Detailed guides to painful problems, treatments & more

We feel what we fear

 •  • by Paul Ingraham
Get posts in your inbox:
Weekly nuggets of pain science news and insight, usually 100-300 words, with the occasional longer post. The blog is the “director’s commentary” on the core content of a library of major articles and books about common painful problems and popular treatments. See the blog archives or updates for the whole site.

Even at their sharpest, brains mistake new stimuli for scary old wounds. We feel what we fear. And what if we fear a lot? What if our judgement is poor? This grave tweet grabbed my attention recently:

The worst diseases known to science pale in comparison to the chronic and untreatable nature of somatoform disorders.

Mark Reid, MD, Twitter, @MedicalAxioms, Apr 16, 2015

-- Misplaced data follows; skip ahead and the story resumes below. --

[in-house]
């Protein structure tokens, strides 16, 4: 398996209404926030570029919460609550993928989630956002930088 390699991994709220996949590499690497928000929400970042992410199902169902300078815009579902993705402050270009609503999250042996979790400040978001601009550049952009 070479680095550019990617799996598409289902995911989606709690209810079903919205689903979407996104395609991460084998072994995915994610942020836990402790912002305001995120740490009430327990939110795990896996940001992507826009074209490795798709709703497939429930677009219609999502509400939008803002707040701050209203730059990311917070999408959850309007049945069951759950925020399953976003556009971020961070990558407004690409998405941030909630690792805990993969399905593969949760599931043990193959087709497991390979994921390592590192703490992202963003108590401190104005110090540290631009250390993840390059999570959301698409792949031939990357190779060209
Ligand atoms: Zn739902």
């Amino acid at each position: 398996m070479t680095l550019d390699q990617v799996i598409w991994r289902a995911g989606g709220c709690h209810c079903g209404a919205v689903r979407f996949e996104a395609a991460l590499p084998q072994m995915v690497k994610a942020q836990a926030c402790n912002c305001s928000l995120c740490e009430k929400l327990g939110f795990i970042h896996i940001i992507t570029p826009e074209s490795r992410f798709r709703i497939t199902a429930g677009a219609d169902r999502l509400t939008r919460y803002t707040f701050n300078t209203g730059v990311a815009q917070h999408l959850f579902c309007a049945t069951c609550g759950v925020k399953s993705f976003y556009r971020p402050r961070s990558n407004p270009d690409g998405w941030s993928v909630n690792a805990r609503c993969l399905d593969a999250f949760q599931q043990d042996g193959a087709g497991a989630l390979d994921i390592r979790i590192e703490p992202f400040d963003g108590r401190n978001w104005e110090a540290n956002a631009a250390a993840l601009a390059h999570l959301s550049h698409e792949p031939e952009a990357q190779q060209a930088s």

Somatoform disorders are mental illnesses that cause bodily symptoms, including pain (especially pain). There are several sub-types of somatoform disorder, such as conversion disorders, in which emotional stress is “converted” into physical disabilities like blindness or trouble swallowing. They are a big deal and an extreme example — maybe the most extreme example — of how pain is weird, because it is entirely generated by the brain… which can be fooled. By a red herring on an MRI. By a doctor who warns, “This might need surgery.” By a Google search that turns up a scary possibility. By the sneaky side effect of a drug. Or by the haze of mental illness.

Even “just” depression and anxiety are strongly associated with chronic pain, because they warp our reasoning towards worst-case scenarios, but that’s just the tip of the iceberg. Imagine how much worse it can be, how completely a mind might succumb to the fear that something dangerous is going on.

But imagine it carefully, please.

PainSci Member Login » Submit your email to unlock member content. If you can’t remember/access your registration email, please contact me. ~ Paul Ingraham, PainSci Publisher